Michalski v. Zaruba et al

Filing 63

MEMORANDUM Opinion and Order. Signed by the Honorable Robert W. Gettleman on 12/1/2010. (ph, )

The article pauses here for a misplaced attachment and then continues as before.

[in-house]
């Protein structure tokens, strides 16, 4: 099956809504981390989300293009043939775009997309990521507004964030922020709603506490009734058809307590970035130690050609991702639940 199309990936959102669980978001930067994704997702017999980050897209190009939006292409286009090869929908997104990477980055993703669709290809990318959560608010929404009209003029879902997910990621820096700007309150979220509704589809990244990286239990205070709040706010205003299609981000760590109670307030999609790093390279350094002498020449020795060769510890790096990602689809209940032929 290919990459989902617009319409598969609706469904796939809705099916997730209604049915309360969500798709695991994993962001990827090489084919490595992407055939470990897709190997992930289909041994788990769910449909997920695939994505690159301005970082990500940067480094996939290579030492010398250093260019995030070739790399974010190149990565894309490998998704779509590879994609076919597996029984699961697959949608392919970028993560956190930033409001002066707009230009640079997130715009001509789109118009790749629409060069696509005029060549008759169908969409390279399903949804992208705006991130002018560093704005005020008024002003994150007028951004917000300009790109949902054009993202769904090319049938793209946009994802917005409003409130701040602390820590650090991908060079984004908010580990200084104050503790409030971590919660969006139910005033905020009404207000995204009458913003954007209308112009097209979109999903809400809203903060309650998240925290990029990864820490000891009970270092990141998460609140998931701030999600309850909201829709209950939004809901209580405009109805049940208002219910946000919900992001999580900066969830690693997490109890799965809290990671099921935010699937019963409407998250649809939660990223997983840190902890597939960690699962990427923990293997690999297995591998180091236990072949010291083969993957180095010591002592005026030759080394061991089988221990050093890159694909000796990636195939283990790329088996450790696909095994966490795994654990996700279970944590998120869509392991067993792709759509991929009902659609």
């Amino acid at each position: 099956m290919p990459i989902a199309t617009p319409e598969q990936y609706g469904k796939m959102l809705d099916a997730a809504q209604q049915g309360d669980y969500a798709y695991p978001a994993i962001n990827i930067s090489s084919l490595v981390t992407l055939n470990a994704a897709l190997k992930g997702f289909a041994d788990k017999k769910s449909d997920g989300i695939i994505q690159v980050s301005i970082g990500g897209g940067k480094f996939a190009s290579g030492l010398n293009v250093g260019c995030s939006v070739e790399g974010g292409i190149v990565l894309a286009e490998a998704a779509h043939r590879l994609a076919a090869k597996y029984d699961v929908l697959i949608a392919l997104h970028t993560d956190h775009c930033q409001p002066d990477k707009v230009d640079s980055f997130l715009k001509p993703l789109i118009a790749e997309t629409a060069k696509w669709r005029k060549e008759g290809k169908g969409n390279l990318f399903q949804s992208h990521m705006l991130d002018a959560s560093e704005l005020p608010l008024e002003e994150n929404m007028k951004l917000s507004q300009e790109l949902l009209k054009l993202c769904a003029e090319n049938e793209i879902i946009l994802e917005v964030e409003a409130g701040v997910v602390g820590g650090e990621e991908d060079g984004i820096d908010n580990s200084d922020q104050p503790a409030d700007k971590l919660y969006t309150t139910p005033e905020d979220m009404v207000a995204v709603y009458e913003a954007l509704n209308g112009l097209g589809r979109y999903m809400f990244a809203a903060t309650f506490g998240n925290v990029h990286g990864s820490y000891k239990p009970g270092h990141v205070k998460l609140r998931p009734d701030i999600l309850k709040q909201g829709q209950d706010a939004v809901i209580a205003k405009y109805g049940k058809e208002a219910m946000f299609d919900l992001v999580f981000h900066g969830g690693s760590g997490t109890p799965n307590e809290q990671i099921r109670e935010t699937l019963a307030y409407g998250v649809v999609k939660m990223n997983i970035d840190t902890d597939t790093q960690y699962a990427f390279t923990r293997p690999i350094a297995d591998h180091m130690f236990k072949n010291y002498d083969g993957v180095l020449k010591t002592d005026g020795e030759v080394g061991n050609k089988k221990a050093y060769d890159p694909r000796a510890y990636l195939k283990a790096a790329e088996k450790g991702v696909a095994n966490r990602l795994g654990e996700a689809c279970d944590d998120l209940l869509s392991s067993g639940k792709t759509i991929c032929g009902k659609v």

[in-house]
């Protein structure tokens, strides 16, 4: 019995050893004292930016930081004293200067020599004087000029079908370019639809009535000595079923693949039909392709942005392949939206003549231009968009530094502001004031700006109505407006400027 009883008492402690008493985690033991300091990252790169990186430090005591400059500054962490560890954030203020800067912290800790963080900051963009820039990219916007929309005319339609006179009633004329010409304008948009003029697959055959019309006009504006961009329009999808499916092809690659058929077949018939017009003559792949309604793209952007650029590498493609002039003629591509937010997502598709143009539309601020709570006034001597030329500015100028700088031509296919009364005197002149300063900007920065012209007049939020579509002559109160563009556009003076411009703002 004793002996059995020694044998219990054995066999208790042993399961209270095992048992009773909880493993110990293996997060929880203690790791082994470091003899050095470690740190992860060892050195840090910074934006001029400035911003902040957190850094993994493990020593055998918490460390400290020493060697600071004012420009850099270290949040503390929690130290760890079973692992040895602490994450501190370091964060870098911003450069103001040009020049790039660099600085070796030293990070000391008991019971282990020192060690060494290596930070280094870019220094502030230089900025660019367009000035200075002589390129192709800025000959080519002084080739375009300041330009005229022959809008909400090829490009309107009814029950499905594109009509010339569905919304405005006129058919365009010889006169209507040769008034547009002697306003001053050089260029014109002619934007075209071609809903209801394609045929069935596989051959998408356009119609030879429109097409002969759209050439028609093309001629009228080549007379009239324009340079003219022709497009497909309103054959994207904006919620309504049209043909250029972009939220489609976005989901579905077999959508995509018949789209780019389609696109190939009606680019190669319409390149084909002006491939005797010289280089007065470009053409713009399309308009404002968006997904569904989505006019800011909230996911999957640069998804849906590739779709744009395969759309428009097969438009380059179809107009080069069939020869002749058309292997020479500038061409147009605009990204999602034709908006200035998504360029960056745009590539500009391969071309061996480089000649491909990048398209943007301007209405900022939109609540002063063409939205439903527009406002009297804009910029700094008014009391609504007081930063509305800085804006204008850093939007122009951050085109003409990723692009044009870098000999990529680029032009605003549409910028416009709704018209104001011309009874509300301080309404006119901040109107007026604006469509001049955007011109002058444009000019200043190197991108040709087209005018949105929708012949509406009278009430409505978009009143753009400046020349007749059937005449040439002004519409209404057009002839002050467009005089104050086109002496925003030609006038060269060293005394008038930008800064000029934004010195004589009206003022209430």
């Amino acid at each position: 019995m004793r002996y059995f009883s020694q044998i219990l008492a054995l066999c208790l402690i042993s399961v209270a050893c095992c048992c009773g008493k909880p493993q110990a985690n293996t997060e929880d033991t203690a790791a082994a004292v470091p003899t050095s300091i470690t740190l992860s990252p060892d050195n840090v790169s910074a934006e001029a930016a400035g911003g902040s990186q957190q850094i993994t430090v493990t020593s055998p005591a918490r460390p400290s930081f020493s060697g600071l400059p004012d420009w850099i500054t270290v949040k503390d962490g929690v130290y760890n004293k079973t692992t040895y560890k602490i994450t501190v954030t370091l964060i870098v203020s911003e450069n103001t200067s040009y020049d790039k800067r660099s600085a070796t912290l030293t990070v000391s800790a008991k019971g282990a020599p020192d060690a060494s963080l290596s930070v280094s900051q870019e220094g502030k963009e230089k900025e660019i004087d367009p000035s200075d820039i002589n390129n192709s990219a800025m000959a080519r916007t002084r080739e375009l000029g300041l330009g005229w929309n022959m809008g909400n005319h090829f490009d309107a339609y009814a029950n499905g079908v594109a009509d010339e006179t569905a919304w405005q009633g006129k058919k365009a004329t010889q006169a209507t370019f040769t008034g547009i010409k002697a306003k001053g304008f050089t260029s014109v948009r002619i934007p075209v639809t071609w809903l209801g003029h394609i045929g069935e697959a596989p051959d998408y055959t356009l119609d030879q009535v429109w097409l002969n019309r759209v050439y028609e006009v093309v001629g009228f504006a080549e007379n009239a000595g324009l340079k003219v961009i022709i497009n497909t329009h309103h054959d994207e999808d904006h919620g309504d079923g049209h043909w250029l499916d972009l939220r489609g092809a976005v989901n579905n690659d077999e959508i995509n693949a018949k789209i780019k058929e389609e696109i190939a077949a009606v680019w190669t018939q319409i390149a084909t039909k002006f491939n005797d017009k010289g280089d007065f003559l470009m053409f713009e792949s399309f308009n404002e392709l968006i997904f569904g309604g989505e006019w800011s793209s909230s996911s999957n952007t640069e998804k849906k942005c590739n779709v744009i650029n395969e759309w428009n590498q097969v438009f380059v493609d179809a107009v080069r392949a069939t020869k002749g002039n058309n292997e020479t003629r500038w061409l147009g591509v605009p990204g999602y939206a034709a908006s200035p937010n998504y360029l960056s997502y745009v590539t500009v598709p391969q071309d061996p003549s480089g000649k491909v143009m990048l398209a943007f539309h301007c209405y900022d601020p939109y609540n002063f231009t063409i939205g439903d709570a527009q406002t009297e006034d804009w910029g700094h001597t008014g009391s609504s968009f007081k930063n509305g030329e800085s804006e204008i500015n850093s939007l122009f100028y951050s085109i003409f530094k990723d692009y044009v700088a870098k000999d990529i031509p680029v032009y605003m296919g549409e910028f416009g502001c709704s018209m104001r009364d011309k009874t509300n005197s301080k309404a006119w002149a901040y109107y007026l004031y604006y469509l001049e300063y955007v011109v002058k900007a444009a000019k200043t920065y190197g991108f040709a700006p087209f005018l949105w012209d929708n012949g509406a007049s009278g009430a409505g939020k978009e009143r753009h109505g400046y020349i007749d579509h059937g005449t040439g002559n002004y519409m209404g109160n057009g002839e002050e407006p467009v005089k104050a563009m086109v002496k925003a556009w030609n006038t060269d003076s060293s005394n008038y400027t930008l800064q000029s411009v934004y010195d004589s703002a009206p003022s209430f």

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IN THE UNITED STATES DISTRICT COURT FOR THE NORTHERN DISTRICT OF ILLINOIS EASTERN DIVISION MICHAEL GLENN MICHALSKI, Plaintiff, v. JOHN E. ZARUBA, in his capacity as Sheriff of DuPage County, Illinois; and CESAR DELVALLE, Defendant. ) ) ) ) ) ) ) ) ) ) No. 08 C 5778 Judge Robert W. Gettleman MEMORANDUM OPINION AND ORDER Plaintiff Michael Michalski sued defendants John Zaruba and Cesar DelValle in a twocount second amended complaint, pursuant to 42 U.S.C. 1983, alleging violations of his Eighth and Fourteenth Amendment rights stemming from a physical altercation with other inmates while he was in custody at the DuPage County Jail. Defendants have filed the instant motion for summary judgment. Because plaintiff has failed to exhaust his administrative remedies, the court grants defendants' motion for summary judgment. BACKGROUND1 On the evening of September 18, 2008, defendant DelValle was on duty guarding the communal dormitory-style pod of the DuPage County Jail in which plaintiff, a pretrial detainee, was housed. Plaintiff was trying to sleep and asked a group of noisy inmates to quiet down. They refused. Plaintiff explained the situation to defendant DelValle and asked for his help. Defendant DelValle asked the other inmates to be quiet, and the inmates acknowledged his Unless otherwise indicated, the following are uncontested facts from the parties' L.R. 56.1 statements. 1 request without saying anything negative. Later that night, he was pulled from his bunk and beaten. He sustained injuries requiring stitches in his face and head. On September 22, 2008, plaintiff submitted a grievance addressed to "Marty Manion [the designated grievance officer], Chief [of Corrections] Wulff, [and defendant] Sheriff Zaruba." In this grievance, plaintiff complained that, despite his requests, the jail staff and bookkeeper had not helped him complete an in forma pauperis application and financial affidavit, nor had they provided him with an audit of his commissary account.2 This grievance, which does not mention plaintiff's altercation or resulting injuries, is not even arguably addressed to the issues raised in the instant lawsuit. Plaintiff submitted another grievance on September 27, 2008, addressed to the same three individuals, in which he requested "a copy of all my medical records & incident reports plus a jail release for being beat-up." The grievance provides this description of the incident: On 9-18-2008 in 1-F-38 pod assigned location I was jumped by (`3') black males because I asked them to be quiet as I had been asleep some words were exchanged and I went back to sleep next thing I know I was being stomped punched & kicked by these three black guys. It does not refer to defendant DelValle or any DuPage County Jail guard, nor does it refer to inadequate staffing or training of guards or to any other policy. Also on September 27, 2008, plaintiff filed an "appeal." This document is identical to the September 27 grievance, except that the word "appeal" has been substituted for "grievance," and "TO: CHIEF WULFF*" has been added. On October 2, 2008, plaintiff submitted a renewed request--not a grievance--for this assistance. In this filing, plaintiff requested "evidence that you have acted upon this request as well as my grievance and subsequent grievance appeals." 2 2 On October 6, 2008--six business days after plaintiff submitted the September 27 grievance and appeal--plaintiff brought the instant lawsuit by mailing a pro se complaint to the Clerk of Court for this district.3 Plaintiff alleges that defendant Zaruba, acting in his official capacity as Sheriff of DuPage County, instituted policies that resulted in inadequate staffing and inadequately trained guards at the DuPage County Jail. Plaintiff further alleges that defendant DelValle exhibited deliberate indifference to plaintiff's safety when he allegedly ignored plaintiff's complaints about the other prisoners and failed to sufficiently monitor the pod in which plaintiff was housed. DISCUSSION The Prison Litigation Reform Act requires prisoners to exhaust any available administrative remedies before challenging prison conditions in federal court. 42 U.S.C. 1997e(a) ("No action shall be brought with respect to prison conditions under [42 U.S.C. 1983], or any other Federal law, by a prisoner confined in any jail, prison, or other correctional facility until such administrative remedies as are available are exhausted."); Woodford v. Ngo, 548 U.S. 81, 84 (2006). "To exhaust all administrative remedies, a prisoner must take all steps prescribed by the prison's grievance system." Ford v. Johnson, 362 F.3d 395, 397, citing Pozo v. McCaughtry, 286 F.3d 1022 (7th Cir. 2002), and Strong v. David, 297 F.3d 646 (7th Cir. 2002). At the time plaintiff filed his grievances, the DuPage County Jail's Inmate Rules and Regulations, which established the applicable grievance procedures, provided for a three-step grievance process. The complaint was filed on October 9, 2008, nine business days after the September 27 grievance and appeal. 3 3 Plaintiff failed to comply with any of these three steps. Nothing in the record indicates that plaintiff followed the first step, which requires that, before invoking the formal grievance procedures, an inmate must attempt to resolve the problem "by contacting in person or in writing, the appropriate jail staff member whose area of responsibility is related to the grievance." Plaintiff did not file a written complaint with a responsible staff member, or speak with a staff member about his grievance. Instead, plaintiff proceeded directly to filing a grievance with the Chief of Corrections, which was improper given that he had not first attempted to resolve his grievance with the appropriate staff member. Because a prisoner may move on to the next step of the grievance procedures only if he complies with the first step, the inquiry could end here. But plaintiff also failed to follow the second step, which requires a prisoner who is unsatisfied with the resolution at step one to file a written grievance with the Chief of Corrections and wait ten business days for a response.4 Ten business days from the filing of plaintiff's grievance is October 10, 2008--four days after plaintiff brought the instant lawsuit by mailing his complaint to the Clerk of Court. See Ford, 362 F.3d at 400 ("[A]n action is `brought' for purposes of 1997e(a) when the complaint is tendered to the district clerk."). Because plaintiff did not allow the requisite ten business days for a response to his grievance, he did not exhaust his administrative remedies. Plaintiff incorrectly asserts that his administrative remedies were exhausted when, five business days after he filed his grievance, he had not received a written response from the Chief of Corrections. That five-day deadline is for a response, either oral or written, to a prisoner's initial request issued to the relevant staff member. 4 4 Next, plaintiff failed to comply with the third step of the Inmate Rules, which provides for an appeal from an unsatisfactory resolution of the written grievance filed with the Chief of Corrections. Plaintiff filed his appeal on the same day he filed the grievance on which the appeal was based, in clear violation of the Inmate Rules' instruction to wait for an unsatisfactory resolution of a grievance and then appeal within five business days. In addition, even if plaintiff's appeal had been properly filed, he violated 1997e(a) when he brought the instant lawsuit six business days after filing the appeal, thus failing to wait the 20 business days the Inmate Rules permitted the Chief of Corrections to respond to his appeal. Moreover, even if plaintiff had followed the appropriate grievance procedures, he still failed to exhaust his administrative remedies because the grievances he filed were not sufficiently related to the issues he now raises. The prison procedures determine how specific a prisoner's grievance must be. Jones v. Bock, 549 U.S. 199, 218 (2007) ("The level of detail necessary in a grievance to comply with the grievance procedures will vary from system to system and claim to claim, but it is the prisoner's requirements, and not the PLRA, that define the boundaries of proper exhaustion."). The Inmate Rules require a grievance to be "specific in its description of the complaint or problem." As plaintiff puts it, his grievance (which is quoted above) "asserted an objection to having been beaten while sleeping in a room full of prisoners." This grievance did include the date of the incident, its location, and a brief description of the incident and plaintiff's resulting injuries--but it did not mention any guard, nor did it include anything suggesting a failure to train, policy, or deliberate indifference claims. Although plaintiff's grievance might adequately describe the attack, it does not provide a sufficient basis for plaintiff's current allegations that defendant DelValle exhibited deliberate 5 indifference and defendant Zaruba failed to train and instituted unconstitutional policies. See, e.g., Keller v. Rasmussen, 90 F. App'x 949, 950 (7th Cir. 2004) (unpublished order) (finding that inmate who brought excessive-force claim under 1983 had not exhausted administrative remedies because his grievance addressed only denial of medical care and did not allege any use of excessive force or mention any of the defendants). Because "[g]rievances are intended to give prison administrators an opportunity to address a shortcoming," see Jones, 549 U.S. at 219 (citation omitted), a prisoner's grievance must put administrators on notice of that shortcoming. This standard is not insurmountable--"[a]ll the grievance need do is object intelligibly to some asserted shortcoming"--but the prisoner must at the very least indicate what problems he perceives (such as a guard's failure to protect him). Plaintiff's grievance stating that an altercation occurred is insufficient absent any reference to the staff or policies the petitioner believes caused it. See, e.g., Sylvester v. Chandler, No. 07 C 50050, 2010 WL 3420385, at *5 (N.D. Ill. Aug. 27, 2010) (granting the defendants' summary judgment motion based on finding that the plaintiff had not exhausted his administrative remedies because his grievances described that he was attacked and injured by a fellow inmate but said nothing about jail staff's misconduct). For a number of independent reasons, plaintiff has thus failed to exhaust his administrative remedies with respect to the instant claims against defendants. When a prisoner has not exhausted his administrative remedies before bringing a lawsuit, the court must dismiss the suit. Perez v. Wis. Dep't of Corr., 182 F.3d 532, 535 (7th Cir. 1999). Because the court finds that plaintiff failed to exhaust his administrative remedies, it will not address the merits of his claims. Id. at 535-36. 6 CONCLUSION For the foregoing reasons, defendants' motion for summary judgment is granted, and this case is dismissed for failure to exhaust administrative remedies under 42 U.S.C. 1997e(a). The court expresses its appreciation to attorney Martin Snyder for his excellent representation of plaintiff pursuant to appointment by the court. ENTER: December 1, 2010 __________________________________________ Robert W. Gettleman United States District Judge 7